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Portal hypertensive gastropathy and gastric antral vascular ectasia

  • Nelson GarciaJr.
  • Arun J. Sanyal
Article

Opinion statement

  • Portal hypertensive gastropathy (PHG) causes both acute and chronic blood loss from the gastrointestinal tract in patients with portal hypertension. Gastric antral vascular ectasia (GAVE) is a distinct condition also associated with portal hypertension that can cause acute and chronic upper gastrointestinal blood loss. These conditions frequently, but not invariably, are diagnosed by upper endoscopy. Although they are fairly prevalent, only 15% to 20% of subjects experience symptomatic gastrointestinal blood loss.

  • Acute gastrointestinal bleeding from PHG should first be treated with octreotide (100 mg bolus intravenously, followed by a 50 mg/h continuous intravenous infusion). If the bleeding does not stop or slow down appreciably within 24 to 48 hours, propranolol may be administered orally to those patients who are hemodynamically stable. Propranolol should be started at 40 mg/d orally in two divided doses. If the patient can tolerate the propranolol and is still bleeding, the dosage may be titrated up to the maximum tolerated amount. For those subjects who are unable to tolerate beta-blockers or continue to bleed despite beta-blocker therapy, transjugular intrahepatic portosystemic shunt (TIPS) is the next line of treatment. Portal decompressive surgery is reserved for those who are not candidates for TIPS and where the appropriate expertise is available. Prevention of chronic gastrointestinal blood loss from PHG should be attempted with beta-blockers, with the dosage titrated up to achieve a resting heart rate of approximately 60 beats per minute. In patients who do not respond to beta-blockers, a TIPS should be placed. The role of long-acting release octreotide in this setting is experimental.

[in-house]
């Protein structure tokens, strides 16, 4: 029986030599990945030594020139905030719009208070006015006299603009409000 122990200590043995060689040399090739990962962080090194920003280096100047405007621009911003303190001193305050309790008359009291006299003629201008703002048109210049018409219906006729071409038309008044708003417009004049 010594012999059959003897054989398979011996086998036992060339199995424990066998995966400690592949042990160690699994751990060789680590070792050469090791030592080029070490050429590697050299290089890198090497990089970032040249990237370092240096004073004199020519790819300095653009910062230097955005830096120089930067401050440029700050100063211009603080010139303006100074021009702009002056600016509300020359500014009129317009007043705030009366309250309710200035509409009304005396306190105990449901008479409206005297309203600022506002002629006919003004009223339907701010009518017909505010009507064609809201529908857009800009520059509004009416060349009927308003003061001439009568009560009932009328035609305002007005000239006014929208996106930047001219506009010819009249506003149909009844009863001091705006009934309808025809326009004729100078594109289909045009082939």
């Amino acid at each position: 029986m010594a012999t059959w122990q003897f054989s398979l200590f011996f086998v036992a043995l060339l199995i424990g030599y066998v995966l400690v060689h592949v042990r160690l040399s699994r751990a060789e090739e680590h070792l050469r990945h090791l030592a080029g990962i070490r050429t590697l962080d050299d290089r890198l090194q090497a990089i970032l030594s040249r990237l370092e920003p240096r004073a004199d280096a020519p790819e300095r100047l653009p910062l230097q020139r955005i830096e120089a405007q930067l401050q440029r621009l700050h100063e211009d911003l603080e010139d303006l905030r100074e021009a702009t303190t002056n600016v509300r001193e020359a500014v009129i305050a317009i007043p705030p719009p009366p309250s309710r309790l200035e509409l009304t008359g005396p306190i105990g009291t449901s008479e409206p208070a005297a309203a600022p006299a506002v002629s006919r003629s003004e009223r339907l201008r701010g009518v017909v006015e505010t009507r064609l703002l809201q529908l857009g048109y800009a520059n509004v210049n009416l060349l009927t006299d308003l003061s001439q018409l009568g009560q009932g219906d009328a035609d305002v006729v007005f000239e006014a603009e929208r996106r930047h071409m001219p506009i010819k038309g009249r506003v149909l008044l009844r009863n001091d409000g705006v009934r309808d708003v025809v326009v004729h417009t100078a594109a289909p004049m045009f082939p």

• The primary treatment of actively bleeding GAVE as well as recurrent bleeding from GAVE is endoscopic ablation of the lesion using either argon plasma coagulation, neodymium:yttrium-aluminum-garnet (Nd:YAG) laser, or heater probe. TIPS and beta-blockers are ineffective for the long-term prevention of recurrent bleeding from GAVE. For selected patients with severe recurrent bleeding or uncontrollable acute bleeding from GAVE, an antrectomy with Billroth I anastomosis may be considered.

Keywords

Propranolol Octreotide Transjugular Intrahepatic Portosystemic Shunt Tranexamic Acid Main Drug Interaction 
These keywords were added by machine and not by the authors. This process is experimental and the keywords may be updated as the learning algorithm improves.

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Copyright information

© Current Science Inc 2001

Authors and Affiliations

  • Nelson GarciaJr.
    • 1
  • Arun J. Sanyal
    • 1
  1. 1.Division of Gastroenterology and HepatologyMedical College of Virginia-Virginia Commonwealth UniversityRichmondUSA

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